As we’ve mentioned in previous blog posts, we have been partnering for a while now with Agency by Design (AbD), a research group out of the Harvard Graduate School of Education’s Project Zero. As we dive in to this work, we’ve been exploring ways that making not only creates space for play and creativity in school, but allows students to see and shape their world in new ways.
The basic premise is this: you can’t be an effective change agent unless you understand that everything around you — from the pen you write with, to the education system students and teachers are part of, to the social and economic systems that support the education system — are designed. They may not have been designed intentionally, or well, but nearly everything in human society has been designed by people just like the students we work with. In order to help them understand this, we must help our students develop a sensitivity to design, which AbD also calls maker empowerment. Through this feeling of empowerment, students begin to see how the world around them is designed and put together, and where they might be able to apply leverage to effect change — in other words, they begin to develop a sense of agency.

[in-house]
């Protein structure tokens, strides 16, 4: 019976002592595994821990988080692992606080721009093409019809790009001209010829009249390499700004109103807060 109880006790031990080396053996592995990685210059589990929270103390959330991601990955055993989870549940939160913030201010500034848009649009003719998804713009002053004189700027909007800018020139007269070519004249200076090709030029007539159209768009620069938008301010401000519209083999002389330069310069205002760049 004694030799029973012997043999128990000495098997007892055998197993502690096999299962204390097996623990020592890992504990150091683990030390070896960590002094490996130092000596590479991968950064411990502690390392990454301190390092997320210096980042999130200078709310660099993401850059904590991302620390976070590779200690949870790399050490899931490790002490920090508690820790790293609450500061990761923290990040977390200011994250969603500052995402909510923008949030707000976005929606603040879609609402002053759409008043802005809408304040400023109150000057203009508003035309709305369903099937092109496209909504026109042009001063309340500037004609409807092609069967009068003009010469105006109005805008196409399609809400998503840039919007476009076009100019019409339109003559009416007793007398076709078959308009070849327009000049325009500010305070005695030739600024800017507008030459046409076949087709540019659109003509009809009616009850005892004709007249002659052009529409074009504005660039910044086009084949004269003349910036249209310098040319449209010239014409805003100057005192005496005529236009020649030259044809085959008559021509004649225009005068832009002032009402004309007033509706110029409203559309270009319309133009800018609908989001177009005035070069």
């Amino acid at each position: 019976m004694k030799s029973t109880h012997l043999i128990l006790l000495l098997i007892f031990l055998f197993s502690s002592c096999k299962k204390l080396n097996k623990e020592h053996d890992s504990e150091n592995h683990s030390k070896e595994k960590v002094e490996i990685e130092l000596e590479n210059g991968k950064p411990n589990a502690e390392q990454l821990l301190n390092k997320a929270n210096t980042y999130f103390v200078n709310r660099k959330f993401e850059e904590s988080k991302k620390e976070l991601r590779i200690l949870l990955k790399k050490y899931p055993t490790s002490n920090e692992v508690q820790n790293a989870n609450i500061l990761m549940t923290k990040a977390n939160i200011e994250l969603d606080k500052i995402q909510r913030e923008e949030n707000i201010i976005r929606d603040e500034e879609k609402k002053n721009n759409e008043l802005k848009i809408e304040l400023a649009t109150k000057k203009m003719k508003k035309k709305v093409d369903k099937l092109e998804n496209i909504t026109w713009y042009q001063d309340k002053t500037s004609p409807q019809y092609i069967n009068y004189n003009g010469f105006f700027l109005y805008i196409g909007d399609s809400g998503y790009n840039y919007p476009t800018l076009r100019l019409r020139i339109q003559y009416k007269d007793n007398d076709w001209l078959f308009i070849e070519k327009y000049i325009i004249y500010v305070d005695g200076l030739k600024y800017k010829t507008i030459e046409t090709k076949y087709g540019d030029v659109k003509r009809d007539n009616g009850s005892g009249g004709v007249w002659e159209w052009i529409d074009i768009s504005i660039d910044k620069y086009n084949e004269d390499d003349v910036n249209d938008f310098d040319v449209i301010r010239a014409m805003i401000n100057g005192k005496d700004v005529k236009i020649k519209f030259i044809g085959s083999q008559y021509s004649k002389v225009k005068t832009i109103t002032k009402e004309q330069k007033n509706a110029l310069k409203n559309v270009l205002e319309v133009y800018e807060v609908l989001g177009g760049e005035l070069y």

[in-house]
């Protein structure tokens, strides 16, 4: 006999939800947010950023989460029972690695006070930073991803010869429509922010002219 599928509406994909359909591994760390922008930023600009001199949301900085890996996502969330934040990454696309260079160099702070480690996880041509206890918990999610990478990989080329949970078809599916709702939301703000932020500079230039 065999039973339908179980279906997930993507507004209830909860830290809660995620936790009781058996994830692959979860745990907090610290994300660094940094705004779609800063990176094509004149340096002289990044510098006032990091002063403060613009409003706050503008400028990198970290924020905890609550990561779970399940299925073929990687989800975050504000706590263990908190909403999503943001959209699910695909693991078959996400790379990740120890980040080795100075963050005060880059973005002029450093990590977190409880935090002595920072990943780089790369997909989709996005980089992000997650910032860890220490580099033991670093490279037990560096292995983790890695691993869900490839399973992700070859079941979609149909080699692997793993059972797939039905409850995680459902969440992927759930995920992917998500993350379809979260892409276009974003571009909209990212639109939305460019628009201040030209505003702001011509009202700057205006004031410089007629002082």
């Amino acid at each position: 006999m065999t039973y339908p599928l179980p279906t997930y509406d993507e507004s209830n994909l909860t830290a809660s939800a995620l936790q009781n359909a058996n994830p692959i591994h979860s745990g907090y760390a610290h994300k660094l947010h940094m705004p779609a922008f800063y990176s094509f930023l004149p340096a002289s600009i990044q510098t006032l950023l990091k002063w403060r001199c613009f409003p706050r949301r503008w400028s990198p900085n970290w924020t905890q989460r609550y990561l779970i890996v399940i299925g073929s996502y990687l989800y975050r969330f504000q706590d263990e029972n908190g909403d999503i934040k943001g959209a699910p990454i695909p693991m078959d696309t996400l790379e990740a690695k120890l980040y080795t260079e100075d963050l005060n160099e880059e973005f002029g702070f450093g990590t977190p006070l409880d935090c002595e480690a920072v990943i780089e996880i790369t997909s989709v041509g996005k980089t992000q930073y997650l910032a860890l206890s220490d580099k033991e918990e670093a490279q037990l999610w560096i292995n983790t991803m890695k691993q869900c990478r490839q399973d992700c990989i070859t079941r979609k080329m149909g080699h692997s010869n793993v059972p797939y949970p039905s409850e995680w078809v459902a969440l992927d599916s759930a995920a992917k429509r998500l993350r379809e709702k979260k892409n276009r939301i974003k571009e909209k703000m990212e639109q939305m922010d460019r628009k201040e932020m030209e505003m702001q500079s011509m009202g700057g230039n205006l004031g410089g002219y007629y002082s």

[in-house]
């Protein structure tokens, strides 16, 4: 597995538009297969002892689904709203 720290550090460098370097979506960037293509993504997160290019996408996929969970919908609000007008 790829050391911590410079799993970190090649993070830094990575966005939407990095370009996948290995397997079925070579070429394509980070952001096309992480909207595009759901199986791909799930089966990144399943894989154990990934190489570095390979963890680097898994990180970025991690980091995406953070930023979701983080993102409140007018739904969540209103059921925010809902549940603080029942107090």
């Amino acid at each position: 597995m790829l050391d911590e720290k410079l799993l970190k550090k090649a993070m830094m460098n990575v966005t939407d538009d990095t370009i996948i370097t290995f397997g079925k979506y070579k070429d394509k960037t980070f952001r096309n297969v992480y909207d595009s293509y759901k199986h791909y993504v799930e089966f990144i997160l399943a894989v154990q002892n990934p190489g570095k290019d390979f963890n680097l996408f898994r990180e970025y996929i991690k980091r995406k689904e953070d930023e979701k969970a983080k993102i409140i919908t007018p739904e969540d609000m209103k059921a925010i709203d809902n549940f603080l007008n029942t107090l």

Through their research, AbD has found that there are three skills which most support development of maker empowerment: looking closely, exploring complexity, and finding opportunity. Well-designed making projects inherently offer opportunities to develop these skills, as do the thinking routines from AbD and Visible Thinking (also from Project Zero).
The work here clearly doesn’t have to be one or the other; thinking routines can be a great support for students engaging in a making project, and for teachers who are designing one. There are a lot of details that can get lost in the shuffle, however, so we’ve been working on a document, Designing Making Experiences 2.0, to help teachers select a meaningful project, and figure out how to implement it. It’s still a draft, and a tad dense, but we’re working on streamlining it so it’s easier to read and perhaps less overwhelming. While it’s in revision, we decided to share the current draft here; once complete, it will end up in the Resources section of our page.
We hope it helps you come up with exciting, new ideas. And please remember that many of the questions are only there to help your planning; if they’re not relevant to your work, just skip them!